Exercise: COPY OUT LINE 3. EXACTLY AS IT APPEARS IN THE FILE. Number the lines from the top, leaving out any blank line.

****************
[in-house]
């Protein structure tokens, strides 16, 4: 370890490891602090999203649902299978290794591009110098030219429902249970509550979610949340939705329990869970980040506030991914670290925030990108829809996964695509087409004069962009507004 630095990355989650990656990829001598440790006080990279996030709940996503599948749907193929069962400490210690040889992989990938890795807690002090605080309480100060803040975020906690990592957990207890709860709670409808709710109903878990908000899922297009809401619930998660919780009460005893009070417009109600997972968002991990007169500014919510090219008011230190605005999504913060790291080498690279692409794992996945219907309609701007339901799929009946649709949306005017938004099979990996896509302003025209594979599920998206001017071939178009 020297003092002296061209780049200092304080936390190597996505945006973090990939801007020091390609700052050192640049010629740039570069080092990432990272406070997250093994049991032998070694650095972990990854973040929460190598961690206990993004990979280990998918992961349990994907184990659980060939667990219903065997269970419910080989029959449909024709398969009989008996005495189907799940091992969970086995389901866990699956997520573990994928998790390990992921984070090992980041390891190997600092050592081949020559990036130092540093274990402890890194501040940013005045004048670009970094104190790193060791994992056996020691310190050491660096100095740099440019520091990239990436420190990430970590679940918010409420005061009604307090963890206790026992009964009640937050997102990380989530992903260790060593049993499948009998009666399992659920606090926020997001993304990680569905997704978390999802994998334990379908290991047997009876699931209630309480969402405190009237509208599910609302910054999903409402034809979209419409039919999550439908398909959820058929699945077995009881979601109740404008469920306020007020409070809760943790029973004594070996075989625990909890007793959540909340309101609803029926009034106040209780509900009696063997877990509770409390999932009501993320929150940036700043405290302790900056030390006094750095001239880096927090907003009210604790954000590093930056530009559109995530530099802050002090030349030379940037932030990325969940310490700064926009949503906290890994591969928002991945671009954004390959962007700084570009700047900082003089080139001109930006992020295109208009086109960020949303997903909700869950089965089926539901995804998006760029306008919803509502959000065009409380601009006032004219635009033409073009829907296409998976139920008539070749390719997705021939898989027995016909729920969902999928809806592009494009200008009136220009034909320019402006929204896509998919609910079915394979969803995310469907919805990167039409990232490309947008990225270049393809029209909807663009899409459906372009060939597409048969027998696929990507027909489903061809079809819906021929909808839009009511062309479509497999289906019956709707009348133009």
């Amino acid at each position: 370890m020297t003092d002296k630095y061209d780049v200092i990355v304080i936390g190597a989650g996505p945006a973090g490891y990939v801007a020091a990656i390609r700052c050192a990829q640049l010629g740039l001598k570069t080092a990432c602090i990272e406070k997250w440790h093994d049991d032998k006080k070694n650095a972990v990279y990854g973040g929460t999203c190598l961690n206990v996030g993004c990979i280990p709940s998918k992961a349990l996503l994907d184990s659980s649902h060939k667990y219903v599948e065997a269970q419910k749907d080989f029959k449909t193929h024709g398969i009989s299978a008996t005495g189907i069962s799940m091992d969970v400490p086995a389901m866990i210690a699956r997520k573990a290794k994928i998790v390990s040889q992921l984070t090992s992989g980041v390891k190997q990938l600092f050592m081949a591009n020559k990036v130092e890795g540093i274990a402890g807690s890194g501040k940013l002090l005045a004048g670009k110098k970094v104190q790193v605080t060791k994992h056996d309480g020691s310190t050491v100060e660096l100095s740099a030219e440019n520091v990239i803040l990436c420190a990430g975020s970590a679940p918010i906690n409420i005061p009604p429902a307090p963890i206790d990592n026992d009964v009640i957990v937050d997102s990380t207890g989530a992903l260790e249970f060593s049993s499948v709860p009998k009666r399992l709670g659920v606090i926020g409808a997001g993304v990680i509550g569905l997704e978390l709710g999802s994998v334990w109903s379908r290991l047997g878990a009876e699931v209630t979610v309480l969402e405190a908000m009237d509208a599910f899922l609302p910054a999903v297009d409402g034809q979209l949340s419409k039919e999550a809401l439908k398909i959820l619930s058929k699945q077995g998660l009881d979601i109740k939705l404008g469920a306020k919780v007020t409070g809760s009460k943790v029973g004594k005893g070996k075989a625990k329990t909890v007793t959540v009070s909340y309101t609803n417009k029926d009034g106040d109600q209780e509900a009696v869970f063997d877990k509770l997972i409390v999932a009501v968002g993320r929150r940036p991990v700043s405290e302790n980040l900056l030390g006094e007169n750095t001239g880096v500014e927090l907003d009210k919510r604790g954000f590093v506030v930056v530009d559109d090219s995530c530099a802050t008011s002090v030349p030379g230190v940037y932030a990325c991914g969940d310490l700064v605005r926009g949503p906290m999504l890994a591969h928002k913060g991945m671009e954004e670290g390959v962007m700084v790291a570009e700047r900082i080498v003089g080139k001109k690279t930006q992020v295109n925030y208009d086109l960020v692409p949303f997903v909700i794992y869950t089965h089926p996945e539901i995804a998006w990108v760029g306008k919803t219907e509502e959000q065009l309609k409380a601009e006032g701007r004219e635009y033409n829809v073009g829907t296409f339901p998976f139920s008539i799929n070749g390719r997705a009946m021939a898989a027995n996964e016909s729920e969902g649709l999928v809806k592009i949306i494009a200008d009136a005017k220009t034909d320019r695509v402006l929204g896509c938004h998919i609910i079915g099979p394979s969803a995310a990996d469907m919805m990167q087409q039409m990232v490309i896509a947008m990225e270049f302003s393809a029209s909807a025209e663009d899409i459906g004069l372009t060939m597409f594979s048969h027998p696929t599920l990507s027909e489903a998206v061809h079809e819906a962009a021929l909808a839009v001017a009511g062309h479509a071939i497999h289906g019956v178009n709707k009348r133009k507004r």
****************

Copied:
């Amino acid at each position: 370890m020297t003092d002296k630095y061209d780049v200092i990355v304080i936390g190597a989650g996505p945006a973090g490891y990939v801007a020091a990656i390609r700052c050192a990829q640049l010629g740039l001598k570069t080092a990432c602090i990272e406070k997250w440790h093994d049991d032998k006080k070694n650095a972990v990279y990854g973040g929460t999203c190598l961690n206990v996030g993004c990979i280990p709940s998918k992961a349990l996503l994907d184990s659980s649902h060939k667990y219903v599948e065997a269970q419910k749907d080989f029959k449909t193929h024709g398969i009989s299978a008996t005495g189907i069962s799940m091992d969970v400490p086995a389901m866990i210690a699956r997520k573990a290794k994928i998790v390990s040889q992921l984070t090992s992989g980041v390891k190997q990938l600092f050592m081949a591009n020559k990036v130092e890795g540093i274990a402890g807690s890194g501040k940013l002090l005045a004048g670009k110098k970094v104190q790193v605080t060791k994992h056996d309480g020691s310190t050491v100060e660096l100095s740099a030219e440019n520091v990239i803040l990436c420190a990430g975020s970590a679940p918010i906690n409420i005061p009604p429902a307090p963890i206790d990592n026992d009964v009640i957990v937050d997102s990380t207890g989530a992903l260790e249970f060593s049993s499948v709860p009998k009666r399992l709670g659920v606090i926020g409808a997001g993304v990680i509550g569905l997704e978390l709710g999802s994998v334990w109903s379908r290991l047997g878990a009876e699931v209630t979610v309480l969402e405190a908000m009237d509208a599910f899922l609302p910054a999903v297009d409402g034809q979209l949340s419409k039919e999550a809401l439908k398909i959820l619930s058929k699945q077995g998660l009881d979601i109740k939705l404008g469920a306020k919780v007020t409070g809760s009460k943790v029973g004594k005893g070996k075989a625990k329990t909890v007793t959540v009070s909340y309101t609803n417009k029926d009034g106040d109600q209780e509900a009696v869970f063997d877990k509770l997972i409390v999932a009501v968002g993320r929150r940036p991990v700043s405290e302790n980040l900056l030390g006094e007169n750095t001239g880096v500014e927090l907003d009210k919510r604790g954000f590093v506030v930056v530009d559109d090219s995530c530099a802050t008011s002090v030349p030379g230190v940037y932030a990325c991914g969940d310490l700064v605005r926009g949503p906290m999504l890994a591969h928002k913060g991945m671009e954004e670290g390959v962007m700084v790291a570009e700047r900082i080498v003089g080139k001109k690279t930006q992020v295109n925030y208009d086109l960020v692409p949303f997903v909700i794992y869950t089965h089926p996945e539901i995804a998006w990108v760029g306008k919803t219907e509502e959000q065009l309609k409380a601009e006032g701007r004219e635009y033409n829809v073009g829907t296409f339901p998976f139920s008539i799929n070749g390719r997705a009946m021939a898989a027995n996964e016909s729920e969902g649709l999928v809806k592009i949306i494009a200008d009136a005017k220009t034909d320019r695509v402006l929204g896509c938004h998919i609910i079915g099979p394979s969803a995310a990996d469907m919805m990167q087409q039409m990232v490309i896509a947008m990225e270049f302003s393809a029209s909807a025209e663009d899409i459906g004069l372009t060939m597409f594979s048969h027998p696929t599920l990507s027909e489903a998206v061809h079809e819906a962009a021929l909808a839009v001017a009511g062309h479509a071939i497999h289906g019956v178009n709707k009348r133009k507004r």